By Carol J. Oja
Written for the concert American Harmonies: The Music of Walter Piston, performed on March 29, 2011 at Carnegie Hall.
There are few opportunities these days to hear live performances of the deeply felt, sonorously-shaped music of the New England composer Walter Piston. His colleague and contemporary Aaron Copland called Piston “one of the most expert craftsmen American music can boast,” which has become a standard assessment. It has also boxed him in. While intended as a compliment, this appraisal suggests Piston to be something of a technocrat, a musician of the mind rather than the heart. As the works on tonight’s program reveal, this impression is far from the case. While Piston’s technical expertise is irrefutable, as Copland and others affirmed repeatedly over the years, he also had a soul, and he attained a depth of beauty that at times was breathtaking. Perhaps today’s re-engagement with tonality makes us ready to give this important mid-twentieth-century talent another chance.
Piston’s roots reflected a classic post-immigrant saga. Born in Rockland, Maine, he was the grandson of a seaman who made his way to Maine from Genoa in the mid-nineteenth century. The family moved to Boston in 1905. They were “far from wealthy,” as Piston later acknowledged. He went to Mechanical Arts High School, where he trained as a draftsman, and he then attended the Massachusetts Normal Art School, where tuition was free. There he met his future wife, the artist Kathryn Nason (1892–1976). In 1919, Piston took Archibald Davison’s counterpoint class at Harvard, and Davison recognized his gifts immediately, arranging for him to enter as a fulltime student the following year, when Piston was 26. Upon graduating from Harvard, Piston won a John Knowles Paine Traveling Fellowship and joined a pilgrimage of American composers to Paris and the studio of Nadia Boulanger. In 1926, Piston returned to Harvard as a member of the faculty, remaining until his retirement in 1960. Over the course of nearly four decades, he taught a distinguished series of future leaders among American composers, including Arthur Berger, Leonard Bernstein, Elliott Carter, Irving Fine, John Harbison, Daniel Pinkham, Frederic Rzewski, and Harold Shapero.
With his longtime Ivy League association, Piston can seem like a composer of privilege. But at base he was a product of the American Dream—of upward social mobility through education and hard work. As his career developed, Piston identified with a cluster of intersecting composer-networks. During the 1920s, his music occasionally appeared alongside that of Copland, Roger Sessions, and other young modernists in New York City. An equally crucial network emanated from Boston—not just from Harvard but also from a longtime association with the Boston Symphony Orchestra. During Serge Koussevitzky’s directorship, Piston had a substantial series of premieres with the BSO. In an interview with the composer Peter Westergaard, Piston recalled vividly the impact of the Russian conductor, who joined the BSO in 1924:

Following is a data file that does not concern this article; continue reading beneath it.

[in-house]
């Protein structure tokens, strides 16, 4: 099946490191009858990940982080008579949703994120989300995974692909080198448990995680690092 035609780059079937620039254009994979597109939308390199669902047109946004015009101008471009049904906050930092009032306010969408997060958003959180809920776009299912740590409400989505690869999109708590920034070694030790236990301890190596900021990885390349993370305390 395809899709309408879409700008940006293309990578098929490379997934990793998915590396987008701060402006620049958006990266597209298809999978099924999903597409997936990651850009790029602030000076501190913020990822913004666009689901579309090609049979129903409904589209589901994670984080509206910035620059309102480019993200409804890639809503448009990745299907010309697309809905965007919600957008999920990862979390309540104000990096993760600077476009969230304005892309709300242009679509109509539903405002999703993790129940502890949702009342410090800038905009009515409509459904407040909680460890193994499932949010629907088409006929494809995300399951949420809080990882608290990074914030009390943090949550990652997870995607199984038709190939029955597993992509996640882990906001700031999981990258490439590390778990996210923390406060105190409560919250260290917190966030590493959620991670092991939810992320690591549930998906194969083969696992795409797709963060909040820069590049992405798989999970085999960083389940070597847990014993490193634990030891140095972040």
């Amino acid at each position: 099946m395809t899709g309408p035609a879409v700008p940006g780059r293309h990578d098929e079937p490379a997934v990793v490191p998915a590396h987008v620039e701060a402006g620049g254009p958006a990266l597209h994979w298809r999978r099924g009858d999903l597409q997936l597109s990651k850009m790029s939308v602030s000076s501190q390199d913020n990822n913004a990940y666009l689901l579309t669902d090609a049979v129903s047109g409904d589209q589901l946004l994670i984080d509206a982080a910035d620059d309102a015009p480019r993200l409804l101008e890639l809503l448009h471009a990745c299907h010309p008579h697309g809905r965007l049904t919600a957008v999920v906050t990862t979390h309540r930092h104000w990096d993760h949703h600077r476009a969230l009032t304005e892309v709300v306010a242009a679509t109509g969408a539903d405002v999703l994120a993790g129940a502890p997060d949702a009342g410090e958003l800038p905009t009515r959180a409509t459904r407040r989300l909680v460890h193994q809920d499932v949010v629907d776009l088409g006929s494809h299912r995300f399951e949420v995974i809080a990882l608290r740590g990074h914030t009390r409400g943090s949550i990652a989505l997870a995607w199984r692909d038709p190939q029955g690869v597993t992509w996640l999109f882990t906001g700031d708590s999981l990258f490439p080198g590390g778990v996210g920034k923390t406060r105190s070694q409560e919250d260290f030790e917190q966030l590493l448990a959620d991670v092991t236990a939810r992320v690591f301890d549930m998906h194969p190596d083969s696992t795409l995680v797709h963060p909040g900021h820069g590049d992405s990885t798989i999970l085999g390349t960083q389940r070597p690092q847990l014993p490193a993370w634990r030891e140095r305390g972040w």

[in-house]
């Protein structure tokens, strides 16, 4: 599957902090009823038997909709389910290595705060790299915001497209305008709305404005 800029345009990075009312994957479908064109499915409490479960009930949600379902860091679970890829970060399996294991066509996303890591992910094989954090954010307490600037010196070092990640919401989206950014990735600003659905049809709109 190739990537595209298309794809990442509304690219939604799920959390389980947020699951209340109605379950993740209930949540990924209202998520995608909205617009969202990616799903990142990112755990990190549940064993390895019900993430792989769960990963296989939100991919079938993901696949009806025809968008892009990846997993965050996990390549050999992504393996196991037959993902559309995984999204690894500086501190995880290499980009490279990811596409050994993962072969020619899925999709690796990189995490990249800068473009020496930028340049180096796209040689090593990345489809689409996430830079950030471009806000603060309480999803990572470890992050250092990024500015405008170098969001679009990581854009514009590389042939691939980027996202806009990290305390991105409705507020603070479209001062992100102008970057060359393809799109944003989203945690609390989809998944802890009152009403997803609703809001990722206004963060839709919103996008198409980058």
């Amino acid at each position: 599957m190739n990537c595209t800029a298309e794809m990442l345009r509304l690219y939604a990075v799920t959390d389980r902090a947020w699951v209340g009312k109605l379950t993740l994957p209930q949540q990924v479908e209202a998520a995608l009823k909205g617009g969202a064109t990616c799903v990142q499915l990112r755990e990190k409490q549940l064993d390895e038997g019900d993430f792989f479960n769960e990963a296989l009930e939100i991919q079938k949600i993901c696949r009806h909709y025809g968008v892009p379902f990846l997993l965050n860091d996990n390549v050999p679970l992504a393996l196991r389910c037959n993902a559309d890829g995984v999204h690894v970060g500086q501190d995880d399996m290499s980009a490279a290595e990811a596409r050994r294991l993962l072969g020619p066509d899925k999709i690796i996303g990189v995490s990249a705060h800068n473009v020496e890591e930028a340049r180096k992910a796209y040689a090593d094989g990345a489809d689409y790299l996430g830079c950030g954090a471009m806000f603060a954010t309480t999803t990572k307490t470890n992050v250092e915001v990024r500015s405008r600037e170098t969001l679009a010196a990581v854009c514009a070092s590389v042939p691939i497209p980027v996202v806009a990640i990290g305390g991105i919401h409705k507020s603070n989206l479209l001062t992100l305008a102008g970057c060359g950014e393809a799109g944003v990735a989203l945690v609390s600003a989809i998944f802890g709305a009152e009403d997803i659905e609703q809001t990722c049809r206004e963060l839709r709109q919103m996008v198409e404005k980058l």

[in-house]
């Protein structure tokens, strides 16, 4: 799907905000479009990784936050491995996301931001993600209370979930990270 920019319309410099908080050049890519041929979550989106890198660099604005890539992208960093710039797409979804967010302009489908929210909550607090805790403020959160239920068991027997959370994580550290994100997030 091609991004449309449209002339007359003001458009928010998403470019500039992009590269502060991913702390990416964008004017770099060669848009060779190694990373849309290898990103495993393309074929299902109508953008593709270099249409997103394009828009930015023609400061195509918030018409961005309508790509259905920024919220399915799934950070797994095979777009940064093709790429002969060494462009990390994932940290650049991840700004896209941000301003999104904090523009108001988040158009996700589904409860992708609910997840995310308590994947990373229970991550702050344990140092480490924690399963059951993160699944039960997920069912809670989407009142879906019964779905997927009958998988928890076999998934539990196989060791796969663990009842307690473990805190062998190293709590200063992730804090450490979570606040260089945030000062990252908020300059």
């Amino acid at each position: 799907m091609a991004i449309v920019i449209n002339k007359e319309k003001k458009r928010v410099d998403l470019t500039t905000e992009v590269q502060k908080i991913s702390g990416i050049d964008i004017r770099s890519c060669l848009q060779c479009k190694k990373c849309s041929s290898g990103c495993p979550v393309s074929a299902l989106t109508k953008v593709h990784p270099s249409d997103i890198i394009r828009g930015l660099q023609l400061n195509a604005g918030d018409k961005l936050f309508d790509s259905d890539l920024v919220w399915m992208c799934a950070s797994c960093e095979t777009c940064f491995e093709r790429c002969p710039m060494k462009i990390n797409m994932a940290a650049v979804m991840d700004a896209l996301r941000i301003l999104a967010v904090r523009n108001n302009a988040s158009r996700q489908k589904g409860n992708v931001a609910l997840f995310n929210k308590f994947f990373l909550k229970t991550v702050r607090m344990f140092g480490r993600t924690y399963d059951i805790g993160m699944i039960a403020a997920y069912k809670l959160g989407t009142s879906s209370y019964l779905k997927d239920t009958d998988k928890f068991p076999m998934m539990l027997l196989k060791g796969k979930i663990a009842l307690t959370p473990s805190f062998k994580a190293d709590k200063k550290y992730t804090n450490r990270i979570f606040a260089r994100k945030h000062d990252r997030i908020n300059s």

When I returned from France I felt pretty gloomy about the situation of the composer in America. I knew conductors were not interested in what we composers were doing, so I was writing only chamber music. . . . Koussevitzky asked to see me. He asked, ‘Why you no write for orchestra?’ I said, ‘Because nobody would play it.’ And he said ‘Write, and I will play.’ So I wrote and he played.
The composer Mark DeVoto has rued Piston’s later fate with the BSO, which deteriorated after the directorship of Charles Munch (1949–62): “When Erich Leinsdorf and then William Steinberg followed Munch, Piston was essentially forgotten by the BSO, and his music was in eclipse nationally by the time of his death in 1976.” In fact, a recent search for “Walter Piston” in the Boston Globe online turned up far more hits for basketball games between the Detroit Pistons and Boston Celtics than for the city’s native-son composer.
Another influential strain in Piston’s career had to do with his work as “a progressive new theory teacher,” as his former student Elliott Carter put it. Ultimately Piston published four widely used textbooks: Principles of Harmonic Analysis (Boston, 1933), Harmony (New York, 1941), Counterpoint (New York, 1947), and Orchestration (New York, 1955). Harmony, revised and expanded by DeVoto, reached its 5th edition in 1987; in the 1950s it was translated into Chinese, Japanese, and Korean.
Like Roger Sessions, Piston was a determined internationalist, avoiding the “Americana” vogue that energized so many composers during the 1930s and 1940s. Piston emphatically identified as a trans-Atlantic musician, which he made clear in an interview with the British composer and scholar Wilfrid Mellers: “I would say that American backgrounds are the same as yours. I’m sure you would include in your background Italian music of the Renaissance, French music, German music; you should give us the right to include those in our backgrounds, because they are our artistic antecedents, and not only that, but our blood. I myself am one-fourth Italian.” Thus Piston strove to transcend national boundaries, aiming to write music that would take its place in a Euro-American cultural matrix.